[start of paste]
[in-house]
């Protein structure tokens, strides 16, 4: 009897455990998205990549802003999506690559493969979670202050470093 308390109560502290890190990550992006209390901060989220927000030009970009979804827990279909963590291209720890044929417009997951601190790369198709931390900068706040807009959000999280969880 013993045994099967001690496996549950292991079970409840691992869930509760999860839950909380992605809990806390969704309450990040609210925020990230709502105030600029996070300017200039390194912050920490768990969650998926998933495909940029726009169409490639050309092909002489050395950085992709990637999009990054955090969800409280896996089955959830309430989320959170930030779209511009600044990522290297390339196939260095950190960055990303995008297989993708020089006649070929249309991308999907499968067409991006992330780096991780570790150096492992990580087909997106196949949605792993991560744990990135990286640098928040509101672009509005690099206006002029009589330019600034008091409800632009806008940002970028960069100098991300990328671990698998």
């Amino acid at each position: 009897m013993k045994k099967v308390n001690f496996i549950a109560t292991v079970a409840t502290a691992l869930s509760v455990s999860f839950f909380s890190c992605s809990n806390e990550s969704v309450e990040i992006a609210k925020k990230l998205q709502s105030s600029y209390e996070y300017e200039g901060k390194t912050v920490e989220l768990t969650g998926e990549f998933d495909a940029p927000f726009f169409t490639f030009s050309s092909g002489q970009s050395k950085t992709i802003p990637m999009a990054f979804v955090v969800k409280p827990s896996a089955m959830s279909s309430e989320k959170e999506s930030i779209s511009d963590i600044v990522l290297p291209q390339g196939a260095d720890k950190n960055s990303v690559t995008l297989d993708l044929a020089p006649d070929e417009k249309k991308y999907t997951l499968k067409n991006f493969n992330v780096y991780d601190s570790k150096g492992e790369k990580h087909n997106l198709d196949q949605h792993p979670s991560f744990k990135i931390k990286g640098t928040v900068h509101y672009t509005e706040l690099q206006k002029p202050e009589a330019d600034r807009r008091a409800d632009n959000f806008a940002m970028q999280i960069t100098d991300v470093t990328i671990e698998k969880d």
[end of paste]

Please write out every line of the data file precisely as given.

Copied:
[in-house]
């Protein structure tokens, strides 16, 4: 009897455990998205990549802003999506690559493969979670202050470093 308390109560502290890190990550992006209390901060989220927000030009970009979804827990279909963590291209720890044929417009997951601190790369198709931390900068706040807009959000999280969880 013993045994099967001690496996549950292991079970409840691992869930509760999860839950909380992605809990806390969704309450990040609210925020990230709502105030600029996070300017200039390194912050920490768990969650998926998933495909940029726009169409490639050309092909002489050395950085992709990637999009990054955090969800409280896996089955959830309430989320959170930030779209511009600044990522290297390339196939260095950190960055990303995008297989993708020089006649070929249309991308999907499968067409991006992330780096991780570790150096492992990580087909997106196949949605792993991560744990990135990286640098928040509101672009509005690099206006002029009589330019600034008091409800632009806008940002970028960069100098991300990328671990698998």
């Amino acid at each position: 009897m013993k045994k099967v308390n001690f496996i549950a109560t292991v079970a409840t502290a691992l869930s509760v455990s999860f839950f909380s890190c992605s809990n806390e990550s969704v309450e990040i992006a609210k925020k990230l998205q709502s105030s600029y209390e996070y300017e200039g901060k390194t912050v920490e989220l768990t969650g998926e990549f998933d495909a940029p927000f726009f169409t490639f030009s050309s092909g002489q970009s050395k950085t992709i802003p990637m999009a990054f979804v955090v969800k409280p827990s896996a089955m959830s279909s309430e989320k959170e999506s930030i779209s511009d963590i600044v990522l290297p291209q390339g196939a260095d720890k950190n960055s990303v690559t995008l297989d993708l044929a020089p006649d070929e417009k249309k991308y999907t997951l499968k067409n991006f493969n992330v780096y991780d601190s570790k150096g492992e790369k990580h087909n997106l198709d196949q949605h792993p979670s991560f744990k990135i931390k990286g640098t928040v900068h509101y672009t509005e706040l690099q206006k002029p202050e009589a330019d600034r807009r008091a409800d632009n959000f806008a940002m970028q999280i960069t100098d991300v470093t990328i671990e698998k969880d």